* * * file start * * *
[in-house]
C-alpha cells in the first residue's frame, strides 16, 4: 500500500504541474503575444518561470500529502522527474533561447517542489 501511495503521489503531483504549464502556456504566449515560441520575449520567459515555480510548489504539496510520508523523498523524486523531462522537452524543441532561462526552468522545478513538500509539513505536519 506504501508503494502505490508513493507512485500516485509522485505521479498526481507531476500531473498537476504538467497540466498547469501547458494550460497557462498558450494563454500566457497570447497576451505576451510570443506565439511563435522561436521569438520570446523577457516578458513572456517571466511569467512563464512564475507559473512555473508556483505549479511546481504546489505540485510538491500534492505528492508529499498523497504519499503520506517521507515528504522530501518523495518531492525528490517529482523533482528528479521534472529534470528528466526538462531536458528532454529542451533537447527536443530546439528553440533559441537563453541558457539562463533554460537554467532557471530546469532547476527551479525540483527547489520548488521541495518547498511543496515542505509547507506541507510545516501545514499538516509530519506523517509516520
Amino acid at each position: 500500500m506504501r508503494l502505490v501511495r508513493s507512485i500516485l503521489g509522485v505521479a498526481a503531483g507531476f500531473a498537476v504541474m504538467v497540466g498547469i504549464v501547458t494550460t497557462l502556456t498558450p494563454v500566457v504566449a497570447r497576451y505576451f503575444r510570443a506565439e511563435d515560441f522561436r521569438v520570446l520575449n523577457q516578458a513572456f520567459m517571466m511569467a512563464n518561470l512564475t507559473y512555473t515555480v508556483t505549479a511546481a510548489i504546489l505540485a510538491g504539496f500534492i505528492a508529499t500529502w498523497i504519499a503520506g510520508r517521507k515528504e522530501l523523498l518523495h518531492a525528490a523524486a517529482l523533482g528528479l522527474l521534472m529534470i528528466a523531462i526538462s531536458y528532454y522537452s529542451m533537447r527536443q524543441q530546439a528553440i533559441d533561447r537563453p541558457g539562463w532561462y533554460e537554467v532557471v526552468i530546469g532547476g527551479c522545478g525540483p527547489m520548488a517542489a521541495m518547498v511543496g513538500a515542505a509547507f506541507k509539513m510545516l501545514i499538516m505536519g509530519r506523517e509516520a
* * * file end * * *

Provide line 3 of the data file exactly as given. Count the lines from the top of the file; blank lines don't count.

Amino acid at each position: 500500500m506504501r508503494l502505490v501511495r508513493s507512485i500516485l503521489g509522485v505521479a498526481a503531483g507531476f500531473a498537476v504541474m504538467v497540466g498547469i504549464v501547458t494550460t497557462l502556456t498558450p494563454v500566457v504566449a497570447r497576451y505576451f503575444r510570443a506565439e511563435d515560441f522561436r521569438v520570446l520575449n523577457q516578458a513572456f520567459m517571466m511569467a512563464n518561470l512564475t507559473y512555473t515555480v508556483t505549479a511546481a510548489i504546489l505540485a510538491g504539496f500534492i505528492a508529499t500529502w498523497i504519499a503520506g510520508r517521507k515528504e522530501l523523498l518523495h518531492a525528490a523524486a517529482l523533482g528528479l522527474l521534472m529534470i528528466a523531462i526538462s531536458y528532454y522537452s529542451m533537447r527536443q524543441q530546439a528553440i533559441d533561447r537563453p541558457g539562463w532561462y533554460e537554467v532557471v526552468i530546469g532547476g527551479c522545478g525540483p527547489m520548488a517542489a521541495m518547498v511543496g513538500a515542505a509547507f506541507k509539513m510545516l501545514i499538516m505536519g509530519r506523517e509516520a